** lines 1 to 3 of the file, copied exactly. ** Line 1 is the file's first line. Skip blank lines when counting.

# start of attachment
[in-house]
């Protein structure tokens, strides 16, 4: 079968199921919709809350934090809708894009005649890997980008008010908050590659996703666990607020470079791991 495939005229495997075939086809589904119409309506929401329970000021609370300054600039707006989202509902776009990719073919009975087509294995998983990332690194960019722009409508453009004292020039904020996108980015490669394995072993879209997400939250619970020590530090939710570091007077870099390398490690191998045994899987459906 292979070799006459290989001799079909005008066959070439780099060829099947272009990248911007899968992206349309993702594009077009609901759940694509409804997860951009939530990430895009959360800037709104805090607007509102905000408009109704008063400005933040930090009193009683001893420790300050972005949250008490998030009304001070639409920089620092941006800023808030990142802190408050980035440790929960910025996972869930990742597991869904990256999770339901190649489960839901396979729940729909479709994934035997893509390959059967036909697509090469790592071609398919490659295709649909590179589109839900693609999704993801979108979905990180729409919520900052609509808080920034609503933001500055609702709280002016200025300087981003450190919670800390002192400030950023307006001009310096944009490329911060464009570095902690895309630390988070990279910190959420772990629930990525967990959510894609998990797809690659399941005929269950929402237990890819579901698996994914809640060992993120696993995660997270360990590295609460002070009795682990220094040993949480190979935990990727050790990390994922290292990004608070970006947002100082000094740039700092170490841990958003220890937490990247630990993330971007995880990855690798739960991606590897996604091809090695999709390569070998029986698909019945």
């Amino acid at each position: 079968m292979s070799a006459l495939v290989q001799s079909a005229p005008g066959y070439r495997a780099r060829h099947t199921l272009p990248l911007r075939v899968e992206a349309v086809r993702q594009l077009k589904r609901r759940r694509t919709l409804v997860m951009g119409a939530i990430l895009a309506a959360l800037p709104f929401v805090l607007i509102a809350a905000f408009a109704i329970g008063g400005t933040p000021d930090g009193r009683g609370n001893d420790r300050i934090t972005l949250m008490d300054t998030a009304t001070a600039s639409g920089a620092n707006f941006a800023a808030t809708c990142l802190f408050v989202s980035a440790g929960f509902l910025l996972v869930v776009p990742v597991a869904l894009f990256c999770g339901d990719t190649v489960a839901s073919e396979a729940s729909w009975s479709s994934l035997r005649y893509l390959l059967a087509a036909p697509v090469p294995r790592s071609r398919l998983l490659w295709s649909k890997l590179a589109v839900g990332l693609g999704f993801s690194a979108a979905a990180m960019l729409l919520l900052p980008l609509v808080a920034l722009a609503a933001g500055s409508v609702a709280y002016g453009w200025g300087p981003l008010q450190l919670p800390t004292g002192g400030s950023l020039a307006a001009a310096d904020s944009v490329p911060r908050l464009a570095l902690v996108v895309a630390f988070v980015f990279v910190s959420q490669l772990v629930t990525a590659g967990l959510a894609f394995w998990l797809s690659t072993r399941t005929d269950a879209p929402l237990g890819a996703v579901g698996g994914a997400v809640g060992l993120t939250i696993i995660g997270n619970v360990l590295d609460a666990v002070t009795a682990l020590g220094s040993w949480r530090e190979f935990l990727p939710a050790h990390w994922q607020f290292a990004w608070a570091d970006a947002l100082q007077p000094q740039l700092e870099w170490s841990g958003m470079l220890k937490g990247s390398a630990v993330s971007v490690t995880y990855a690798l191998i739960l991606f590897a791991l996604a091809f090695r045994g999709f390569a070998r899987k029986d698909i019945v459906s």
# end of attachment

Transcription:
[in-house]
């Protein structure tokens, strides 16, 4: 079968199921919709809350934090809708894009005649890997980008008010908050590659996703666990607020470079791991 495939005229495997075939086809589904119409309506929401329970000021609370300054600039707006989202509902776009990719073919009975087509294995998983990332690194960019722009409508453009004292020039904020996108980015490669394995072993879209997400939250619970020590530090939710570091007077870099390398490690191998045994899987459906 292979070799006459290989001799079909005008066959070439780099060829099947272009990248911007899968992206349309993702594009077009609901759940694509409804997860951009939530990430895009959360800037709104805090607007509102905000408009109704008063400005933040930090009193009683001893420790300050972005949250008490998030009304001070639409920089620092941006800023808030990142802190408050980035440790929960910025996972869930990742597991869904990256999770339901190649489960839901396979729940729909479709994934035997893509390959059967036909697509090469790592071609398919490659295709649909590179589109839900693609999704993801979108979905990180729409919520900052609509808080920034609503933001500055609702709280002016200025300087981003450190919670800390002192400030950023307006001009310096944009490329911060464009570095902690895309630390988070990279910190959420772990629930990525967990959510894609998990797809690659399941005929269950929402237990890819579901698996994914809640060992993120696993995660997270360990590295609460002070009795682990220094040993949480190979935990990727050790990390994922290292990004608070970006947002100082000094740039700092170490841990958003220890937490990247630990993330971007995880990855690798739960991606590897996604091809090695999709390569070998029986698909019945």
């Amino acid at each position: 079968m292979s070799a006459l495939v290989q001799s079909a005229p005008g066959y070439r495997a780099r060829h099947t199921l272009p990248l911007r075939v899968e992206a349309v086809r993702q594009l077009k589904r609901r759940r694509t919709l409804v997860m951009g119409a939530i990430l895009a309506a959360l800037p709104f929401v805090l607007i509102a809350a905000f408009a109704i329970g008063g400005t933040p000021d930090g009193r009683g609370n001893d420790r300050i934090t972005l949250m008490d300054t998030a009304t001070a600039s639409g920089a620092n707006f941006a800023a808030t809708c990142l802190f408050v989202s980035a440790g929960f509902l910025l996972v869930v776009p990742v597991a869904l894009f990256c999770g339901d990719t190649v489960a839901s073919e396979a729940s729909w009975s479709s994934l035997r005649y893509l390959l059967a087509a036909p697509v090469p294995r790592s071609r398919l998983l490659w295709s649909k890997l590179a589109v839900g990332l693609g999704f993801s690194a979108a979905a990180m960019l729409l919520l900052p980008l609509v808080a920034l722009a609503a933001g500055s409508v609702a709280y002016g453009w200025g300087p981003l008010q450190l919670p800390t004292g002192g400030s950023l020039a307006a001009a310096d904020s944009v490329p911060r908050l464009a570095l902690v996108v895309a630390f988070v980015f990279v910190s959420q490669l772990v629930t990525a590659g967990l959510a894609f394995w998990l797809s690659t072993r399941t005929d269950a879209p929402l237990g890819a996703v579901g698996g994914a997400v809640g060992l993120t939250i696993i995660g997270n619970v360990l590295d609460a666990v002070t009795a682990l020590g220094s040993w949480r530090e190979f935990l990727p939710a050790h990390w994922q607020f290292a990004w608070a570091d970006a947002l100082q007077p000094q740039l700092e870099w170490s841990g958003m470079l220890k937490g990247s390398a630990v993330s971007v490690t995880y990855a690798l191998i739960l991606f590897a791991l996604a091809f090695r045994g999709f390569a070998r899987k029986d698909i019945v459906s």